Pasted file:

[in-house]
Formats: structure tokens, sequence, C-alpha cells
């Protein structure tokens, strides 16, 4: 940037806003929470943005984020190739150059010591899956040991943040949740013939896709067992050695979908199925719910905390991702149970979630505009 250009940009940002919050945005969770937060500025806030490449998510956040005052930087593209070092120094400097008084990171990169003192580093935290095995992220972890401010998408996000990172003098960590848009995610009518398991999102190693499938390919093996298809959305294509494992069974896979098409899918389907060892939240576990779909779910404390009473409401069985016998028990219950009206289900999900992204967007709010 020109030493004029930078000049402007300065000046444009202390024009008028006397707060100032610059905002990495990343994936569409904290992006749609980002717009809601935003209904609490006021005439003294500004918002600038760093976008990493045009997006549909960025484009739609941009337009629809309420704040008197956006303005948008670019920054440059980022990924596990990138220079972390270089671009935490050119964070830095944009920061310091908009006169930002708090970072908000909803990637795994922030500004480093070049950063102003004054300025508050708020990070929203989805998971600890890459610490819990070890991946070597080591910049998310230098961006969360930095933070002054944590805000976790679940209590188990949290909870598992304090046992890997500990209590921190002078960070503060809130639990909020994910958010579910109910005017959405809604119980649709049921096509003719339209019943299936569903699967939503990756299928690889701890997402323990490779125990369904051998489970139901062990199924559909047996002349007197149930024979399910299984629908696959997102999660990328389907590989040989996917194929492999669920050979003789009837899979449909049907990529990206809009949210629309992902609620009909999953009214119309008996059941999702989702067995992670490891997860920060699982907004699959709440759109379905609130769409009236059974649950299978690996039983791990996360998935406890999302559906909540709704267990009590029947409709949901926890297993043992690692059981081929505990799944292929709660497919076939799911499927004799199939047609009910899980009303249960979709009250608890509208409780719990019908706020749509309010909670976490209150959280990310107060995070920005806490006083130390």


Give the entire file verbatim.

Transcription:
[in-house]
Formats: structure tokens, sequence, C-alpha cells
């Protein structure tokens, strides 16, 4: 940037806003929470943005984020190739150059010591899956040991943040949740013939896709067992050695979908199925719910905390991702149970979630505009 250009940009940002919050945005969770937060500025806030490449998510956040005052930087593209070092120094400097008084990171990169003192580093935290095995992220972890401010998408996000990172003098960590848009995610009518398991999102190693499938390919093996298809959305294509494992069974896979098409899918389907060892939240576990779909779910404390009473409401069985016998028990219950009206289900999900992204967007709010 020109030493004029930078000049402007300065000046444009202390024009008028006397707060100032610059905002990495990343994936569409904290992006749609980002717009809601935003209904609490006021005439003294500004918002600038760093976008990493045009997006549909960025484009739609941009337009629809309420704040008197956006303005948008670019920054440059980022990924596990990138220079972390270089671009935490050119964070830095944009920061310091908009006169930002708090970072908000909803990637795994922030500004480093070049950063102003004054300025508050708020990070929203989805998971600890890459610490819990070890991946070597080591910049998310230098961006969360930095933070002054944590805000976790679940209590188990949290909870598992304090046992890997500990209590921190002078960070503060809130639990909020994910958010579910109910005017959405809604119980649709049921096509003719339209019943299936569903699967939503990756299928690889701890997402323990490779125990369904051998489970139901062990199924559909047996002349007197149930024979399910299984629908696959997102999660990328389907590989040989996917194929492999669920050979003789009837899979449909049907990529990206809009949210629309992902609620009909999953009214119309008996059941999702989702067995992670490891997860920060699982907004699959709440759109379905609130769409009236059974649950299978690996039983791990996360998935406890999302559906909540709704267990009590029947409709949901926890297993043992690692059981081929505990799944292929709660497919076939799911499927004799199939047609009910899980009303249960979709009250608890509208409780719990019908706020749509309010909670976490209150959280990310107060995070920005806490006083130390």